In the first part of Raising Steam, the revolution is imminent. Intrigued? Then it’s time for Mark to read Discworld.
Welcome, friends, to Discworld book #40! That’s a incredible sentence to be able to type, and I can’t but recall years and years ago, when I used to turn down prospective series to read because they were more than three books. LOOK HOW I HAVE GROWN. So here we are, fresh at the beginning of a new story, and I get to do one of my favorite things with these books: try to guess who is actually going to show up in it.
Thus far, the introduction to Raising Steam is actually not all that mysterious or jarring, something I’m used to in the opening pages. I think that Pratchett is trying something new here: from the title, to the cover, to the dedication, and to these first fifteen pages or so, this book is announcing quite loudly what it is about. The steam engine is about to be introduced to the Disc, and with it, it will bring a revolution. For a while now, Pratchett has been slowly (and occasionally, rapidly) dragging his series toward the modern world. We’ve seen that with the changes in banking; and the revitalization of the post office; with the advent of the clacks system; with the Koom Valley Accord; and with social changes that have allowed Ankh-Morpork to become a truly multicultural, multi-species city. It has added a remarkable and satisfying serialization to this series, and so, I’m already excited to see what the steam engine is going to do to this fictional world.
Pratchett eschews subtlety in these early moments, instead choosing to set us up for the ways in which Dick Simnel’s invention will change the world. The initial example he gives? The transportation of food, namely seafood! I love that I now have a much firmer grasp on how far Ankh-Morpork is from the coast. (I always assumed it was much closer, but 200 miles? Yikes!) Even by coach, the process still requires a stop at the halfway point so that the fish can be offloaded into another icehouse. This isn’t the only example given, and what this does is show the reader that the conditions were ripe for a huge change, one that would slot neatly into this massive gap in the world. If someone could only invent something that would help transport things and people faster!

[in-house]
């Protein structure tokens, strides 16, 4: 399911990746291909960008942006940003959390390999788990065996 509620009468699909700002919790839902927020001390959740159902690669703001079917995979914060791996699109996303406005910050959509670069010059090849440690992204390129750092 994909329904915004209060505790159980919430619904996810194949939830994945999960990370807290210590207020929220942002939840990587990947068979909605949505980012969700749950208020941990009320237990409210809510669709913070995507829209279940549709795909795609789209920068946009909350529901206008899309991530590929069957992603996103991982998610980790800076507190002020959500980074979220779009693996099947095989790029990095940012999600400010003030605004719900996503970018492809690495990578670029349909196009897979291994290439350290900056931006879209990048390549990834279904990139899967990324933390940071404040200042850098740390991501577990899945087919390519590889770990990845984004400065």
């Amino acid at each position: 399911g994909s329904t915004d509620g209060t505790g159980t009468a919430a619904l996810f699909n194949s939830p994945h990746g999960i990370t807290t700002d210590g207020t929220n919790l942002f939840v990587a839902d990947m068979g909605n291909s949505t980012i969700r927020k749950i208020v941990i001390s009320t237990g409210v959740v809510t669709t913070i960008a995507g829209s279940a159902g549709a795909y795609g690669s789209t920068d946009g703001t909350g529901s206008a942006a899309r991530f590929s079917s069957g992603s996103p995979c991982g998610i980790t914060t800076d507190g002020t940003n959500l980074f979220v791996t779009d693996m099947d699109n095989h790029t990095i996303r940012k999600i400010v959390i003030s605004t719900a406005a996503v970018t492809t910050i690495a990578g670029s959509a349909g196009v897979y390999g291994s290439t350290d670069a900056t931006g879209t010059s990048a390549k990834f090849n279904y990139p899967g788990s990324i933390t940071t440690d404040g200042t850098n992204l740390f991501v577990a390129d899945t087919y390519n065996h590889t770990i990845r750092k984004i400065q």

Enter Dick Simnel, who at ten years old loses his father in a steam-related accident. I’m guess that this is who the main character will be. (And that’s who is on the cover? I have one of the newer illustrated covers on my Kindle edition.) His story is compelling right from the start! A terrible tragedy inspires him to “make steam his servant,” but his journey takes him in a different direction than his father. He doesn’t approach his experiments with abandon; after he discovers mathematics and theory in the library, he comes to realize that he can plan experiments with steam and engineering.
It’s really great that I’m reading this after recently finishing the Science of Discworld books, as there’s an undeniable influence between the ideas discussed in those and what Dick Simnel does in his father’s old shack. Of course, Pratchett doesn’t forget the very human core of all of this. One thing I enjoyed about the Simnels was the portrayal of Mrs. Simnel, who lost her husband to science, but knew it was inevitable that her son would pick up where his father left off. That doesn’t mean that she lacks complicated feelings about the progress that Dick makes in these scenes:
“I know there’s no stopping you, our Dick, you’re just like your stubborn father were, pigheaded. Is that what you’ve been doin’ in the barn? Teck-ology?” She looked at him accusingly, then sighed. “I can see I can’t tell you what to do, but you tell me: how can your ‘logger-reasons’ stop you goin’ the way of your poor old dad?” She started sobbing again.